Numbers can be captivating if you move beyond just spouting the data. According to Now You See It author Stephen Few, “As providers of quantitative business information, it is our responsibility to do more than sift through the data and pass it on; we must help our readers gain the insight contained therein. We must design the message in a way that leads readers on a journey of discovery, making sure that what’s important is clearly seen and understood. Numbers have an important story to tell. They rely on you to give them a clear and convincing voice.”
Numbers rarely speak for themselves. How big is a billion? How does that figure compare to others? What causes the numbers to go up or down? You can leave it up to individual interpretation, or you can explain the bumps, anomalies, and trends by accompanying them with narrative.
There are a few ways to explain the narrative in the numbers:
Scale: Nowadays, we casually throw around profoundly large (and minutely small) numbers. Whether it’s a corporate presentation or sales training, explain the grandness of scale by contrasting it with items of familiar size.
WaterPartner.org’s 2008 animation: “This year, 1 white girl will be kidnapped in Aruba, 4 will die in shark attacks, 79 will die of Avian flu, 965 will die in airplane crashes, 14,600 will lose their lives in armed conflict, 5,000,000 will die from water-related disease. That’s a tsunami twice a month or five Hurricane Katrinas each day, or a World Trade Center disaster every four hours. Where are the headlines? Where is our outrage? Where is our humanity?”
Compare: Some numbers sound deceptively small or large until they’re put into context by comparing them to numbers of similar value in a different context.
Intel’s CEO Paul Otellini’s 2010 CES Presentation:
“Today we have the industry’s first-shipping 32- nanometer process technology. A 32-nanometer microprocessor is 5,000 times faster; its transistors are 100,000 times cheaper than the 4004 processor that we began with. With all respect to our friends in the auto industry, if their products had produced the same kind of innovation, cars today would go 470,000 miles per hour. They’d get 100,000 miles per gallon and they’d cost three cents. We believe that these advances in technology are bringing us into a new era of computing.”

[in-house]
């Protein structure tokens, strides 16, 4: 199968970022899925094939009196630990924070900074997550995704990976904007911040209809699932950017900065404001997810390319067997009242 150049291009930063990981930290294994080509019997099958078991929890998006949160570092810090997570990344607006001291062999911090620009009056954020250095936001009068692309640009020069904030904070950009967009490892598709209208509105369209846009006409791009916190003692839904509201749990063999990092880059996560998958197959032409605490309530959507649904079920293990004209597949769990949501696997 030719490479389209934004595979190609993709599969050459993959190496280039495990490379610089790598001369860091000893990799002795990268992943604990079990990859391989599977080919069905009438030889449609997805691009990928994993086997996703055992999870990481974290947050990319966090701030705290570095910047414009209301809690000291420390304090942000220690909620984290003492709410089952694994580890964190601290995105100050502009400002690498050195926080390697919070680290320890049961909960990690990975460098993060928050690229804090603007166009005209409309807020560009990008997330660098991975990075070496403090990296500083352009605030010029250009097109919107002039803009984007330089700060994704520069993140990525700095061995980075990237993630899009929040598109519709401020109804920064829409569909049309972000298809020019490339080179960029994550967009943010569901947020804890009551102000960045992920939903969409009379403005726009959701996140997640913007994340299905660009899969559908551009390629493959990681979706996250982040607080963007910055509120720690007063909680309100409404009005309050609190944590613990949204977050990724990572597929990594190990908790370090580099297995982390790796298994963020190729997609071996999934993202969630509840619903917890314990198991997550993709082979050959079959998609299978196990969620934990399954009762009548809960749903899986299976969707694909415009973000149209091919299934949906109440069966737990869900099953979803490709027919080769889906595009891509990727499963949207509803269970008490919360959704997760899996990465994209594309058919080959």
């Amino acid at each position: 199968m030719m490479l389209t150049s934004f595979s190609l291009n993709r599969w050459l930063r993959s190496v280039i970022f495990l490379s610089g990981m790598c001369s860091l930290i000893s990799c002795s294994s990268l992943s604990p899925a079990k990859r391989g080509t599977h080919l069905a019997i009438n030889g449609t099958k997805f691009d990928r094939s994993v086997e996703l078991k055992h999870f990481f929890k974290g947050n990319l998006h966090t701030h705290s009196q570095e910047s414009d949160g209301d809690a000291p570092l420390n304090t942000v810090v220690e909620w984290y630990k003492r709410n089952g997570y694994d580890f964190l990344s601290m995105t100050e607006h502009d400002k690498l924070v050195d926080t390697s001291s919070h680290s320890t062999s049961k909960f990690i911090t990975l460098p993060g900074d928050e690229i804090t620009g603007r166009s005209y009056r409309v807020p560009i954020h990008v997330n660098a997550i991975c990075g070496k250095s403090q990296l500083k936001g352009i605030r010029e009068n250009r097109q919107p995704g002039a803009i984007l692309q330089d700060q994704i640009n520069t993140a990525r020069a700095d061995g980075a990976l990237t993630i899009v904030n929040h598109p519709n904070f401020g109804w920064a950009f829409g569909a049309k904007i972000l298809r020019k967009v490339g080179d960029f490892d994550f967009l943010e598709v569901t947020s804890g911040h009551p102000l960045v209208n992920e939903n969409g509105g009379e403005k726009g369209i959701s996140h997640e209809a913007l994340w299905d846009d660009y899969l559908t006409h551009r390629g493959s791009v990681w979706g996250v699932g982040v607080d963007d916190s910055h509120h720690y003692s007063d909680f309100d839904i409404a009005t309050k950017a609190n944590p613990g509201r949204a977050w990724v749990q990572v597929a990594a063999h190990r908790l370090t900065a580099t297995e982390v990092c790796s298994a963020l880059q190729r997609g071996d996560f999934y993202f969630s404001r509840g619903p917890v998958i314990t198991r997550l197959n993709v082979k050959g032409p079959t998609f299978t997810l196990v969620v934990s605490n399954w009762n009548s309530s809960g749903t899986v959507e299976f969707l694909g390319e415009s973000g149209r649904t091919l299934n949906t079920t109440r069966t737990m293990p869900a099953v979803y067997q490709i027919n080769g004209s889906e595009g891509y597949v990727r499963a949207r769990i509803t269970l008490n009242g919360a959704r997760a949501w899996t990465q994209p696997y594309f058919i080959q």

Context: Numbers in charts go up and down or get bigger and smaller. Explaining the environmental and strategic factors that influence the changes gives the numbers meaning.
Duarte Founder Mark Duarte’s Vision Presentation:
When rolling out the 2010 vision, Mark showed a graphic depicting four bold strategic moves the organization had taken every five years since its founding twenty years ago. He explained how each strategic span of five years formed the corporate values. Then, he overlaid historic revenue trends over the same five-year increments showing how Duarte weathered each economic storm, emphasizing the role each strategic surge created in growth and opportunity. There was little resistance in understanding why the next five-year plan was worth supporting.
Telling the narrative implied in the numbers helps others see the meaning of the numbers. By training yourself to explain the numbers within a presentation in a way that makes sense to your audience, you minimize resistance and increase the chances your audience will take action.